traditional medicine systems

  • Foundational Herbcraft: Actions & Energetics in Western Herbalism, jim mcdonald - An excellent contemporary take on energetics and practical applications of them in herbal work. This is an ebook, but it's set up to be easily printed & bound if you'd like to have a hard copy.
  • The Western Herbal Tradition, Graeme Tobyn, Alison Denham, Margaret Whitelegg - Extensive, exhaustively-referenced plant profiles make up the bulk of this book, which offers a unique coherence between traditional remedies and contemporary understandings of herbs.
  • Culpeper's Medicine, Graeme Tobyn - Nicholas Culpeper lived from 1616-1654 in England and practiced a style of herbalism influenced by Greco-Roman forebears, along with alchemy and astrology. His Complete Herbal is an important text in the British tradition of herbalism.
  • Southern Folk Medicine, Phyllis Light - This syncretic style of herbalism weaves influences from European, Celtic, African, and Native American traditions into the ecosystem of the American South.
  • The Traditional Healer's Handbook, Hakim G.M. Chishti - This text teaches medicines and practices from the Unani-Tibb tradition, which began with Avicenna (Ibn Sina) and other Persian & Arabic practitioners who elaborated and expanded on Greco-Roman herbalism.
  • Avicenna's Medicine, Mones Abu-Asab, Hakima Amri, & Marc Micozzi - A fresh translation of Ibn Sina's foundational classic, the Canon of Medicine; includes insightful commentary making connections between ancient concepts and modern scientific discoveries.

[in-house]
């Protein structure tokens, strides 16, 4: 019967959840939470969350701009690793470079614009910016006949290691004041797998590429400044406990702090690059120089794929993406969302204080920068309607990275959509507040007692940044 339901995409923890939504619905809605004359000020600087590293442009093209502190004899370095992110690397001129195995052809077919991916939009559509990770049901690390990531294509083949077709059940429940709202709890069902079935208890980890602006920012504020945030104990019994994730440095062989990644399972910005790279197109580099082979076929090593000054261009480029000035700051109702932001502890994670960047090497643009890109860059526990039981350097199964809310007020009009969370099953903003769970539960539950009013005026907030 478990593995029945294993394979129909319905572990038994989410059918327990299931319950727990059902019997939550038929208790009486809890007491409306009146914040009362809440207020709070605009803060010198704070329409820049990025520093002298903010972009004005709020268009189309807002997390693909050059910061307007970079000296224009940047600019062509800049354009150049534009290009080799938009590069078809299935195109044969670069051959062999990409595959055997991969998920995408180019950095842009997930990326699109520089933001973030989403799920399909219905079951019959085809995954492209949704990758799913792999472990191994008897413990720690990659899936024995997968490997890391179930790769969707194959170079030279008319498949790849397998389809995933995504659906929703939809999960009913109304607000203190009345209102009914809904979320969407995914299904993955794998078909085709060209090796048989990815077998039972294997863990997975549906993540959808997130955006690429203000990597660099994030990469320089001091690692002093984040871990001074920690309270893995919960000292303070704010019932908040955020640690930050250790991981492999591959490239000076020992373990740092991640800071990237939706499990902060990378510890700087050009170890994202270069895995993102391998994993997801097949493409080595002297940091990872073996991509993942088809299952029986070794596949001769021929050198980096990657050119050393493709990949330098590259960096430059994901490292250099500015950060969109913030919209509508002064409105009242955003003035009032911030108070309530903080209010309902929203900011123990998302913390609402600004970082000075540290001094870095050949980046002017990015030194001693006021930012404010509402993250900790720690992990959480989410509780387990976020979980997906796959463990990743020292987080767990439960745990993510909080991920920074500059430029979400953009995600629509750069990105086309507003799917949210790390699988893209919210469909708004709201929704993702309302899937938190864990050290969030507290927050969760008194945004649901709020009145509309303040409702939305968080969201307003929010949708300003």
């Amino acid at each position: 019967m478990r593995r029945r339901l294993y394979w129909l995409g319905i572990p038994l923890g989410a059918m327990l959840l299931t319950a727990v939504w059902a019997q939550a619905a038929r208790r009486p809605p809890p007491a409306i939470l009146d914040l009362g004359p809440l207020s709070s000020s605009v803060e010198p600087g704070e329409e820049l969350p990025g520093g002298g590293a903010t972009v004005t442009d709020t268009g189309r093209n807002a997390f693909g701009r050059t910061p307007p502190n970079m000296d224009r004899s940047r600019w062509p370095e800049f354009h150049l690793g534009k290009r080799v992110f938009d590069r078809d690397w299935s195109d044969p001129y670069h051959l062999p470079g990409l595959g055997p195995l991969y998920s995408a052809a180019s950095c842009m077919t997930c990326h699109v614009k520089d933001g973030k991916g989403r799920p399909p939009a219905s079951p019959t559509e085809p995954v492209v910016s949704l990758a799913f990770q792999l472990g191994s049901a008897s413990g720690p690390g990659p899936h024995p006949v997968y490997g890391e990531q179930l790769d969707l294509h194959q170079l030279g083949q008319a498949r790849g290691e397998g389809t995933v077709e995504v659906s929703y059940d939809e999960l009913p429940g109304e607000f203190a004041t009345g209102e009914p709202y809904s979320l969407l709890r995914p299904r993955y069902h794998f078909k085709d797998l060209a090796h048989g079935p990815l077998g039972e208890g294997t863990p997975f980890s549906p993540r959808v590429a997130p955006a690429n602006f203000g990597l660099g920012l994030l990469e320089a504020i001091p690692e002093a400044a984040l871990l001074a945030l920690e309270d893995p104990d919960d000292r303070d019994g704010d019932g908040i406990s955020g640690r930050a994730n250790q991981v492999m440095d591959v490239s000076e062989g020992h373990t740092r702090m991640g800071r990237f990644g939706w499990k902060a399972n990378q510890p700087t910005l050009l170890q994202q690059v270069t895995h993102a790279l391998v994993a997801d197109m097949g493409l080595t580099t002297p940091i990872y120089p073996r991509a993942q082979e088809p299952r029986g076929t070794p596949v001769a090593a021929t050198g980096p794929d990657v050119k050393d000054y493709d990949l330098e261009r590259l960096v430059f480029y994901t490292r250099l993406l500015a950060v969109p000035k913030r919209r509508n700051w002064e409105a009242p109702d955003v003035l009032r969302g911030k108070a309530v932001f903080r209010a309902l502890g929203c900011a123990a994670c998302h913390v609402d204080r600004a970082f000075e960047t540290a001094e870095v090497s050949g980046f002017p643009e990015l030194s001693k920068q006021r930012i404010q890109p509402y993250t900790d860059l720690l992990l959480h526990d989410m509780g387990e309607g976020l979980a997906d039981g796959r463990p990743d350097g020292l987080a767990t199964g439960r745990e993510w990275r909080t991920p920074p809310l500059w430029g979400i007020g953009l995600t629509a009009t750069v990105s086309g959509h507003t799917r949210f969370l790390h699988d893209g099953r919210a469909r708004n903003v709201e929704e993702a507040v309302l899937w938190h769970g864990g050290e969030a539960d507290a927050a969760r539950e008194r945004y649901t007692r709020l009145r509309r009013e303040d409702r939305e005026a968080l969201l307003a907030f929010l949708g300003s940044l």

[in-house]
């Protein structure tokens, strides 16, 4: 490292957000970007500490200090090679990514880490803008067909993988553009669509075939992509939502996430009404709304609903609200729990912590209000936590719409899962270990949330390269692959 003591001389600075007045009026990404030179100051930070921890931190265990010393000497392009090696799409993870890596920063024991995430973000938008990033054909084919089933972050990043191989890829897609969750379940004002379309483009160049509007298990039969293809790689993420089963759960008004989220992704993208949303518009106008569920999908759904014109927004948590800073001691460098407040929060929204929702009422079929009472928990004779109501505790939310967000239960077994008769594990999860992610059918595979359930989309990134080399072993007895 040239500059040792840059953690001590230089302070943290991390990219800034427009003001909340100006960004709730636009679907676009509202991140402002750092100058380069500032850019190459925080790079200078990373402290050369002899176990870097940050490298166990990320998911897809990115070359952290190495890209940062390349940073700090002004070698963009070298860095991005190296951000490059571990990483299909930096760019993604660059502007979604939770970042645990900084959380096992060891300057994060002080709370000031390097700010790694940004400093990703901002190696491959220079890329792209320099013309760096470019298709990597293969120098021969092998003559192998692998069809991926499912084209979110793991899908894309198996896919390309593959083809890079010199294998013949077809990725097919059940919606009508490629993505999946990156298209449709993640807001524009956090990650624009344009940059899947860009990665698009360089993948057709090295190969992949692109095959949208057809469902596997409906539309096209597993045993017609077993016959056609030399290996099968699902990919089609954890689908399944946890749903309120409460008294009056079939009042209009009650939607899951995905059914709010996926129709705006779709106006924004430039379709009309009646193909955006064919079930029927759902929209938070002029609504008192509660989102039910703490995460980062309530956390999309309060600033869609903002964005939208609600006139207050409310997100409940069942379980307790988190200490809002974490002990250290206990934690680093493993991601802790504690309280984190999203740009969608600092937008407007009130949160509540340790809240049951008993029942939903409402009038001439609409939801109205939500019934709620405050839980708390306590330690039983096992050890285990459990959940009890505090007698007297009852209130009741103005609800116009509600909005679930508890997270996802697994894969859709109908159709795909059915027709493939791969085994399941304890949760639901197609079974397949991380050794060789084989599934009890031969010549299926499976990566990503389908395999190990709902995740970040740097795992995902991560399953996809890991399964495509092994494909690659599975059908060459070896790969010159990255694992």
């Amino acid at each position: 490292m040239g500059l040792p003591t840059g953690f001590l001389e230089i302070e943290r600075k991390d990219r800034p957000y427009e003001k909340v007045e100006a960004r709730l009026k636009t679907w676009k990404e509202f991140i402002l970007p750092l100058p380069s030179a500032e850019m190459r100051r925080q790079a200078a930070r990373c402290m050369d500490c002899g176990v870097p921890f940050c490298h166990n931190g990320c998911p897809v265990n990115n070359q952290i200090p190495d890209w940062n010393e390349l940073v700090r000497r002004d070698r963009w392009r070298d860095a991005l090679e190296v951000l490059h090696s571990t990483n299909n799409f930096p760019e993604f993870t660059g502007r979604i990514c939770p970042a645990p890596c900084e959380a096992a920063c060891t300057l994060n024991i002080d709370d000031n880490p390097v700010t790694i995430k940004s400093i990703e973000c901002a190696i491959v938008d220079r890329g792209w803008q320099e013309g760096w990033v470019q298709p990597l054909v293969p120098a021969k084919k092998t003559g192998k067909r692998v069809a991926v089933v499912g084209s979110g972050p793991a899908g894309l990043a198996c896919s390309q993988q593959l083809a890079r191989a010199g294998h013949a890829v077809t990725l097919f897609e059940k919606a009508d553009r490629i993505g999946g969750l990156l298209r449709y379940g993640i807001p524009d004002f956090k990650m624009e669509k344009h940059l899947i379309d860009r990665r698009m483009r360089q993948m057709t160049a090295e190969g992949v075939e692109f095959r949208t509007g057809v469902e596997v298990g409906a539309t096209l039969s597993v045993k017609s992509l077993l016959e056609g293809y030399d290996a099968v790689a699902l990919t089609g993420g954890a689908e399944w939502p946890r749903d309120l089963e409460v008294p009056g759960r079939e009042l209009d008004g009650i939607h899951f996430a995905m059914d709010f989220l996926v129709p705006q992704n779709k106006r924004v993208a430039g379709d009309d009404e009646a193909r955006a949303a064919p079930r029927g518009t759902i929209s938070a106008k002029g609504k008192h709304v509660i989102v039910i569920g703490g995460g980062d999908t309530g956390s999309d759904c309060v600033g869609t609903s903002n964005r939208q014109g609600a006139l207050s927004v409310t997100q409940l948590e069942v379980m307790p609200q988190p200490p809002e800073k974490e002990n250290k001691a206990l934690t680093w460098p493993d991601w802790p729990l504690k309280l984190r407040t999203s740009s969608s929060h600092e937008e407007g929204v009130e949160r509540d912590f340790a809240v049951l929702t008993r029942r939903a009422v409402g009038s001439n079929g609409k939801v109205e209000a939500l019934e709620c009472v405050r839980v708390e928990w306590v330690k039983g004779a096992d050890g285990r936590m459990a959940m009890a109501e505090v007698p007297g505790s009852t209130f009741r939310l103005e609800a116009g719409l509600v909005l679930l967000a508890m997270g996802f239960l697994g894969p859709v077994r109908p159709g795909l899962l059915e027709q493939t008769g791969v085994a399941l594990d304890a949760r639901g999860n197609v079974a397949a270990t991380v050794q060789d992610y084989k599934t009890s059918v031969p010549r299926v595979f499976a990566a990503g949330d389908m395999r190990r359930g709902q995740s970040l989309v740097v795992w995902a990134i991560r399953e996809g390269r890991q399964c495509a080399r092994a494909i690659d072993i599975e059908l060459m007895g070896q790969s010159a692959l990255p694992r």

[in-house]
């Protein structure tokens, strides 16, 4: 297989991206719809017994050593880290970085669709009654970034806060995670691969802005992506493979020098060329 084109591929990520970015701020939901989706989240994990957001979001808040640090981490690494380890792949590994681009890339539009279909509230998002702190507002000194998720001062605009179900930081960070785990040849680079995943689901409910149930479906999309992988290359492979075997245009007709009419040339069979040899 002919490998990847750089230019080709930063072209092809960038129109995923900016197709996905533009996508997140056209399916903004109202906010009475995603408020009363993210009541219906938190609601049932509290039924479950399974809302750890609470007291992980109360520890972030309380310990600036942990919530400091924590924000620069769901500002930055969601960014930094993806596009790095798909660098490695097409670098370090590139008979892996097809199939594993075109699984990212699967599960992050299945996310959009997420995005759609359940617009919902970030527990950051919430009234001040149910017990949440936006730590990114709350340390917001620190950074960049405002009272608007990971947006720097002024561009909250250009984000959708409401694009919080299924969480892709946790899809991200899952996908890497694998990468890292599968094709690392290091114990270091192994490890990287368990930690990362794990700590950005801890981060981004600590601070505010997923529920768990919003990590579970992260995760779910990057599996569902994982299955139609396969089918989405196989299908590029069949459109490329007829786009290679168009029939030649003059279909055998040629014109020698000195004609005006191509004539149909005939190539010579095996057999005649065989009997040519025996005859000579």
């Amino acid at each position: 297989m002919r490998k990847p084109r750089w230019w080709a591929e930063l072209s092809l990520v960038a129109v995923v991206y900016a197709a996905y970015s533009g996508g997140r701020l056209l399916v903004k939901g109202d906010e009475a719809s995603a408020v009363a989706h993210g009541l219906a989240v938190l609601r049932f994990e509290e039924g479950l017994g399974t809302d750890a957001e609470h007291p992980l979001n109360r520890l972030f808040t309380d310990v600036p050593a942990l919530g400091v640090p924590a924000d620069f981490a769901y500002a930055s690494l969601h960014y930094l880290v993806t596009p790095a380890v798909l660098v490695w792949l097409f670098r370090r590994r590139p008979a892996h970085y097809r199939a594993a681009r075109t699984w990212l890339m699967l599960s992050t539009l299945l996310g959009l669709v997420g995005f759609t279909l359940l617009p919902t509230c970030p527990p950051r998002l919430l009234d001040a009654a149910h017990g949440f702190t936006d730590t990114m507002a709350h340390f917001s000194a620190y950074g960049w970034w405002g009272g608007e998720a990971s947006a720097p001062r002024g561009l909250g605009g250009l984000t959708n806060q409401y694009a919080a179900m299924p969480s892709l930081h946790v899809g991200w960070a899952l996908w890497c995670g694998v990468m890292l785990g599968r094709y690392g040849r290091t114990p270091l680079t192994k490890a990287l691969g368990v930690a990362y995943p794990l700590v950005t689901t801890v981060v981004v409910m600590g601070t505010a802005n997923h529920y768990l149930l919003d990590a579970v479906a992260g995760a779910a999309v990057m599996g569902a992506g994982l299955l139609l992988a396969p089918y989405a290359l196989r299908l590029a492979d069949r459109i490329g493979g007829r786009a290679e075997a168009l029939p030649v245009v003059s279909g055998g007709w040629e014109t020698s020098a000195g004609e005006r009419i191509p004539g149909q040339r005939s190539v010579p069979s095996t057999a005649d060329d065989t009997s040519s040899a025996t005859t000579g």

• The Web That Has No Weaver, Ted Kaptchuk - A good introduction to Traditional Chinese Medicine, especially for those who were raised with a Western cultural background.
  • Ayurveda: The Divine Science of Life, Todd Caldecott - This book on the traditional medicinal system of India is somewhat demanding - using a great many Sanskrit terms in the text - but is an excellent introduction to Ayurveda.
  • Nature Cure, Henry Lindlahr - From one of the key figures in the development of what we now call naturopathy. Recognize that this was written in 1913 and is dated, and also that we don't agree with everything it contains - we're not particularly impressed by the practice of iridology, for instance. Yet there are here reminders still relevant a century later. It remains a useful and interesting book; Paul Bergner frequently refers to it as foundational in the development of his thinking on issues of health and therapeutics. Since it's in the public domain, you can find PDF versions of the full text of this book in a number of places, e.g. here at Google Books.


  • An Ancient Egyptian Herbal, Lise Manniche - Would have greatly benefited from a practicing herbalist as co-author, but as an overview of ancient Egyptian use of medicinal plants this supplies the broad strokes and some points of interest.
  • Divine Origin of the Craft of the Herbalist, E.A. Wallis Budge - Despite Budge's constant interjections of sneering disdain for the 'savage and superstitious' beliefs and practices of the oldest civilizations, there is much of interest in his tracing of a transmission of knowledge throughout northern Africa, the middle east, and the Mediterranean in antiquity. I was particularly cheered to find the etymology of "alchemy" as coming from the Arabic particle al and Kemeia, "the land of black earth" - an old name for Egypt - hence, the art of the Egyptians. Budge draws connections in lineage and application from Egypt and Akkadia through Greek, Latin, Ethiopian, Assyrian, Arabic, and finally Coptic herbals, and while in this short volume none of these are covered in great depth, the broad strokes give a clear picture of the course of this art and science through that span of time.